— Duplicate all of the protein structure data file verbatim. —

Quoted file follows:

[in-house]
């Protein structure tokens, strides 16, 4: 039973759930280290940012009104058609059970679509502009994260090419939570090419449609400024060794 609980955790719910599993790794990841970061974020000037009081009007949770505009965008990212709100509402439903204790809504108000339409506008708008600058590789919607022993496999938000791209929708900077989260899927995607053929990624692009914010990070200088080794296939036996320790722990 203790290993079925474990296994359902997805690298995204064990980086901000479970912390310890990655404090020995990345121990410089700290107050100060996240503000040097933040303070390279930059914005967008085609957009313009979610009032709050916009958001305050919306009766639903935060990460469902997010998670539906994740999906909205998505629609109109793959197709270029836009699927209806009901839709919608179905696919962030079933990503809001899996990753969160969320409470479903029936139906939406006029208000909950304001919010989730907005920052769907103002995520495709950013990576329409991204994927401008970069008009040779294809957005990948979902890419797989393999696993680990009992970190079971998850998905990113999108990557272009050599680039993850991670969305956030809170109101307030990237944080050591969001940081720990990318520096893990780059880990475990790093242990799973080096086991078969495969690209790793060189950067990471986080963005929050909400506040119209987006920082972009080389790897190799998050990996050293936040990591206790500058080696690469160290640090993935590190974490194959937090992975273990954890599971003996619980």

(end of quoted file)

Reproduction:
[in-house]
């Protein structure tokens, strides 16, 4: 039973759930280290940012009104058609059970679509502009994260090419939570090419449609400024060794 609980955790719910599993790794990841970061974020000037009081009007949770505009965008990212709100509402439903204790809504108000339409506008708008600058590789919607022993496999938000791209929708900077989260899927995607053929990624692009914010990070200088080794296939036996320790722990 203790290993079925474990296994359902997805690298995204064990980086901000479970912390310890990655404090020995990345121990410089700290107050100060996240503000040097933040303070390279930059914005967008085609957009313009979610009032709050916009958001305050919306009766639903935060990460469902997010998670539906994740999906909205998505629609109109793959197709270029836009699927209806009901839709919608179905696919962030079933990503809001899996990753969160969320409470479903029936139906939406006029208000909950304001919010989730907005920052769907103002995520495709950013990576329409991204994927401008970069008009040779294809957005990948979902890419797989393999696993680990009992970190079971998850998905990113999108990557272009050599680039993850991670969305956030809170109101307030990237944080050591969001940081720990990318520096893990780059880990475990790093242990799973080096086991078969495969690209790793060189950067990471986080963005929050909400506040119209987006920082972009080389790897190799998050990996050293936040990591206790500058080696690469160290640090993935590190974490194959937090992975273990954890599971003996619980």